The Singing Professor

The Singing Professor

Lindsay Kines

(Vancouver Sun Observer, Saturday, July 5,
2003, excerpts reprinted with permission)

VICTORIA-It’s a sunny Friday morning at the Oak Bay Beach Hotel and the man voted a favorite professor by this year’s graduating class at Harvard University seems happy to be home. Brian Little, sixty-two (1995 3M Teaching Fellow, Carleton University), will be wearing a sweltering, blue and gold doctoral gown later in the day for his class reunion at the University of Victoria. But right now the former Empress Hotel page boy looks cool and relaxed in shorts and a golf shirt, a patio umbrella overhead, the ocean stretching out behind him.

“This is home,” he says. “It really is home.” He grew up just steps from here in the house his father built with his own hands-“everything except the electrical work”-the house where his family gathered around the piano each night, singing and laughing.

It was there, perhaps, that the young performer first emerged. Brian Little, boy soprano, began singing on stage at age two and, even though puberty eventually stole his voice and left him with an “utterly mediocre baritone,” he’s still wooing university crowds all these years later.

Last year, seventy undergraduates took his course and gave him a perfect 5.0 rating.

“The topic that I teach is personality psychology,” Little says. “It’s very hard not to be a good teacher of that, because it’s so intrinsically interesting: Why are we like we are?” His students think there’s more to it than that. “Brian Little is the most engaging, entertaining, and caring professor I have ever encountered,” Adam Grant, who nominated Little as one of Harvard Yearbook’s Favorite Professors, wrote recently.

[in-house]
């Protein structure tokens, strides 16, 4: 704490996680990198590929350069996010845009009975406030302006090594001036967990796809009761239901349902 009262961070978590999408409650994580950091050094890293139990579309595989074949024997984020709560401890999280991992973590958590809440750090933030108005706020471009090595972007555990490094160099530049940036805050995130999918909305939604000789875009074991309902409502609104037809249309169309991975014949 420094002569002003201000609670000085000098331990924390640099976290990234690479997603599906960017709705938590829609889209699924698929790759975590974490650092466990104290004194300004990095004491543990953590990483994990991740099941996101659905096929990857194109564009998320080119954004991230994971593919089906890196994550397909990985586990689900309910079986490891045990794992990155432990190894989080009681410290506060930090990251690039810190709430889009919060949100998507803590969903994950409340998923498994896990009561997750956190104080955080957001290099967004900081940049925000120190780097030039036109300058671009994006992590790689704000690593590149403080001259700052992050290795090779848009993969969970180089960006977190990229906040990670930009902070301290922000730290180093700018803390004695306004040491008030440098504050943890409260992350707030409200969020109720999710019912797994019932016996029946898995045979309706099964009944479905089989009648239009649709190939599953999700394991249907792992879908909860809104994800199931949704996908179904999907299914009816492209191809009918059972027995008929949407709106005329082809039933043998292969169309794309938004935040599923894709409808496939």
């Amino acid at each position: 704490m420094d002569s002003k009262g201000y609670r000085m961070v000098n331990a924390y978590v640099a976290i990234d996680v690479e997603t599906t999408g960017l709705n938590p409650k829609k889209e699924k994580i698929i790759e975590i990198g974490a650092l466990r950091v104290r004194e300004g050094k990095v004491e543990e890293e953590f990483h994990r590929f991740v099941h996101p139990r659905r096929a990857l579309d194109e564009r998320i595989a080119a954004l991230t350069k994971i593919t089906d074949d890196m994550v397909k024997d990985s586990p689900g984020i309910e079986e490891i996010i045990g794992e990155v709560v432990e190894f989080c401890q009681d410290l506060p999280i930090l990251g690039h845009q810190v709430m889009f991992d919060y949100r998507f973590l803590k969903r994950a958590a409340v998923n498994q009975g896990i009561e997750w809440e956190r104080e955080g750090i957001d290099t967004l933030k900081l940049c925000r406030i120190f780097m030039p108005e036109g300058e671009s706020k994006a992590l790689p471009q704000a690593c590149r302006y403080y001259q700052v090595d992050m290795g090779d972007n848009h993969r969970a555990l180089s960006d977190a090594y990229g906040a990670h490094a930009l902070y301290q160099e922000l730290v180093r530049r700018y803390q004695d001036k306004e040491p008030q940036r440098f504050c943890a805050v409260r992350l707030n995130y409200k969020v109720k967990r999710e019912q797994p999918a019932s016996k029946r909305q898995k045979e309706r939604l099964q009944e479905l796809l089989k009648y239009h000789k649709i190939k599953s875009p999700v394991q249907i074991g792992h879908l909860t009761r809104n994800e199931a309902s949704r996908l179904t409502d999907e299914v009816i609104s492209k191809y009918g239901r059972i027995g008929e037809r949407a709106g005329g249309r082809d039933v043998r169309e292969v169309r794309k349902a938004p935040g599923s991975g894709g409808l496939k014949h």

“Working with him has been the most rewarding experience I have had at Harvard; I cannot even begin to explain the myriad ways in which he has positively affected my life.”

That Brian Little is at Harvard at all, let alone winning raves from students, is a testament to the influence of his father, who never graduated from high school.

“He never pushed,” Brian recalls. “He just took great delight in any academic success and it was always important to him.

“To him, education was something to be cherished.”

His son learned that lesson well. Brian Little loved school, got shivers of excitement from new knowledge and insights into the world around him.

Once, in junior high, a science teacher came into class and said: “Here’s today’s question, why are there more Joneses than Smiths in the Victoria telephone directory? You tell me tomorrow.”

The next day, when the teacher asked for answers, Little put up his hand and volunteered a theory. So did another student, and another. Until, finally, the teacher said: “Okay, first lesson of science: There aren’t more Joneses than Smiths in the Victoria telephone directory.”

Little followed his passion for science to Victoria College, which became the University of Victoria, where he graduated with the first class in 1964. There, the future professor got a rare opportunity to study in a small, intimate setting, “one where professors really cared, knew their students, and cared deeply about them personally.”

“Professors are a little bit like different kinds of wine,” he says. “Students need to appreciate that there can be tart, chippy little wines and there can be rich, aromatic, deep wines, and that each, in its own way, can be delightful and edifying.”

From one professor, a classicist who taught Greek history with tears running down his cheeks, Little learned the importance of passion. Though “In retrospect, he also chain-smoked, so I may totally have misinterpreted what was happening,” Little says, laughing.

From psychology professor Bill Gaddes, Little discovered the power of enthusiasm. Gaddes, he says, was so enthusiastic about his work that students couldn’t wait to get to class to find out what he couldn’t wait to tell them.